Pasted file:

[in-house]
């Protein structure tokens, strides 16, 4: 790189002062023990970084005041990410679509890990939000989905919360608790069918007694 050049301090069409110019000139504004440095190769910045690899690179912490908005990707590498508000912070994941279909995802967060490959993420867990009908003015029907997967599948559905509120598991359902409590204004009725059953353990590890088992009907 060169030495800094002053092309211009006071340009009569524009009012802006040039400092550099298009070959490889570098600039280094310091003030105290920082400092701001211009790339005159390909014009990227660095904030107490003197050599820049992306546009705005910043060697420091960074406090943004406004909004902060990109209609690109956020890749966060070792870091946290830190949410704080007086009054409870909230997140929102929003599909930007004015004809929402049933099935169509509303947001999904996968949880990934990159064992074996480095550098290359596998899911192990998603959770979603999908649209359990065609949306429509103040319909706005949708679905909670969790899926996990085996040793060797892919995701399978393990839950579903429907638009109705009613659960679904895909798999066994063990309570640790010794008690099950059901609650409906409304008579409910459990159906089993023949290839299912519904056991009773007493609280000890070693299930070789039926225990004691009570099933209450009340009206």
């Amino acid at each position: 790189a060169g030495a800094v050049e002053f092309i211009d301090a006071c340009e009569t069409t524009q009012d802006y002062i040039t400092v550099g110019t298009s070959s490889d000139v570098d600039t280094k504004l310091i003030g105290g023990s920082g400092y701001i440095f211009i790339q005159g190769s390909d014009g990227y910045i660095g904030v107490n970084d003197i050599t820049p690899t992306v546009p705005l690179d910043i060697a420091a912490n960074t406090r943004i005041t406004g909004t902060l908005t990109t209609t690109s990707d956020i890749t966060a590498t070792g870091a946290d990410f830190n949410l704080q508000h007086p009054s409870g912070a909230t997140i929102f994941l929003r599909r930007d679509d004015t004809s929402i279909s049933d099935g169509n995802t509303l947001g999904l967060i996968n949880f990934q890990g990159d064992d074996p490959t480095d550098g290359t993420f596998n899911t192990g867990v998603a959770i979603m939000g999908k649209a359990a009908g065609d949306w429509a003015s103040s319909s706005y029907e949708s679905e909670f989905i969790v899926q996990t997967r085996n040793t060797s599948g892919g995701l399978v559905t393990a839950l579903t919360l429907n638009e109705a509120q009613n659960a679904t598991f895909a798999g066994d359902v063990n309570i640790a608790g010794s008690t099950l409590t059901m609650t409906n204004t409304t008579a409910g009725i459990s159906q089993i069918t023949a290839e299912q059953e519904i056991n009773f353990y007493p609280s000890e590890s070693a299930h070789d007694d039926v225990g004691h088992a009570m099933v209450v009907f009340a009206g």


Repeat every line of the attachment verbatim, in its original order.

[in-house]
């Protein structure tokens, strides 16, 4: 790189002062023990970084005041990410679509890990939000989905919360608790069918007694 050049301090069409110019000139504004440095190769910045690899690179912490908005990707590498508000912070994941279909995802967060490959993420867990009908003015029907997967599948559905509120598991359902409590204004009725059953353990590890088992009907 060169030495800094002053092309211009006071340009009569524009009012802006040039400092550099298009070959490889570098600039280094310091003030105290920082400092701001211009790339005159390909014009990227660095904030107490003197050599820049992306546009705005910043060697420091960074406090943004406004909004902060990109209609690109956020890749966060070792870091946290830190949410704080007086009054409870909230997140929102929003599909930007004015004809929402049933099935169509509303947001999904996968949880990934990159064992074996480095550098290359596998899911192990998603959770979603999908649209359990065609949306429509103040319909706005949708679905909670969790899926996990085996040793060797892919995701399978393990839950579903429907638009109705009613659960679904895909798999066994063990309570640790010794008690099950059901609650409906409304008579409910459990159906089993023949290839299912519904056991009773007493609280000890070693299930070789039926225990004691009570099933209450009340009206």
């Amino acid at each position: 790189a060169g030495a800094v050049e002053f092309i211009d301090a006071c340009e009569t069409t524009q009012d802006y002062i040039t400092v550099g110019t298009s070959s490889d000139v570098d600039t280094k504004l310091i003030g105290g023990s920082g400092y701001i440095f211009i790339q005159g190769s390909d014009g990227y910045i660095g904030v107490n970084d003197i050599t820049p690899t992306v546009p705005l690179d910043i060697a420091a912490n960074t406090r943004i005041t406004g909004t902060l908005t990109t209609t690109s990707d956020i890749t966060a590498t070792g870091a946290d990410f830190n949410l704080q508000h007086p009054s409870g912070a909230t997140i929102f994941l929003r599909r930007d679509d004015t004809s929402i279909s049933d099935g169509n995802t509303l947001g999904l967060i996968n949880f990934q890990g990159d064992d074996p490959t480095d550098g290359t993420f596998n899911t192990g867990v998603a959770i979603m939000g999908k649209a359990a009908g065609d949306w429509a003015s103040s319909s706005y029907e949708s679905e909670f989905i969790v899926q996990t997967r085996n040793t060797s599948g892919g995701l399978v559905t393990a839950l579903t919360l429907n638009e109705a509120q009613n659960a679904t598991f895909a798999g066994d359902v063990n309570i640790a608790g010794s008690t099950l409590t059901m609650t409906n204004t409304t008579a409910g009725i459990s159906q089993i069918t023949a290839e299912q059953e519904i056991n009773f353990y007493p609280s000890e590890s070693a299930h070789d007694d039926v225990g004691h088992a009570m099933v209450v009907f009340a009206g």